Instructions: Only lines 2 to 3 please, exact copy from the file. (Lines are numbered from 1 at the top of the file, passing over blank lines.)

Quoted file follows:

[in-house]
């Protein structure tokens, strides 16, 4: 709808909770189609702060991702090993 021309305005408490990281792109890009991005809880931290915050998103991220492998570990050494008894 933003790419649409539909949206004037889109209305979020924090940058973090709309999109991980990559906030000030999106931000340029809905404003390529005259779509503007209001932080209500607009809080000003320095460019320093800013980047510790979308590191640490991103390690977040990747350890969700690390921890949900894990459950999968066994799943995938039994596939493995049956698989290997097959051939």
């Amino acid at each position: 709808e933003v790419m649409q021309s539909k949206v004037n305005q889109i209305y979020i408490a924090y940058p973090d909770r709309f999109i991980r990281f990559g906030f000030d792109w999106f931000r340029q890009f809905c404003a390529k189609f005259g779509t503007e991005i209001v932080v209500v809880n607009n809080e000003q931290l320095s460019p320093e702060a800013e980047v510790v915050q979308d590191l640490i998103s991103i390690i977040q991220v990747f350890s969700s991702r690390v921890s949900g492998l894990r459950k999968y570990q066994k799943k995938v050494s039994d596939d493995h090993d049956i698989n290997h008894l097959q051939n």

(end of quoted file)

């Protein structure tokens, strides 16, 4: 709808909770189609702060991702090993 021309305005408490990281792109890009991005809880931290915050998103991220492998570990050494008894 933003790419649409539909949206004037889109209305979020924090940058973090709309999109991980990559906030000030999106931000340029809905404003390529005259779509503007209001932080209500607009809080000003320095460019320093800013980047510790979308590191640490991103390690977040990747350890969700690390921890949900894990459950999968066994799943995938039994596939493995049956698989290997097959051939």
């Amino acid at each position: 709808e933003v790419m649409q021309s539909k949206v004037n305005q889109i209305y979020i408490a924090y940058p973090d909770r709309f999109i991980r990281f990559g906030f000030d792109w999106f931000r340029q890009f809905c404003a390529k189609f005259g779509t503007e991005i209001v932080v209500v809880n607009n809080e000003q931290l320095s460019p320093e702060a800013e980047v510790v915050q979308d590191l640490i998103s991103i390690i977040q991220v990747f350890s969700s991702r690390v921890s949900g492998l894990r459950k999968y570990q066994k799943k995938v050494s039994d596939d493995h090993d049956i698989n290997h008894l097959q051939n």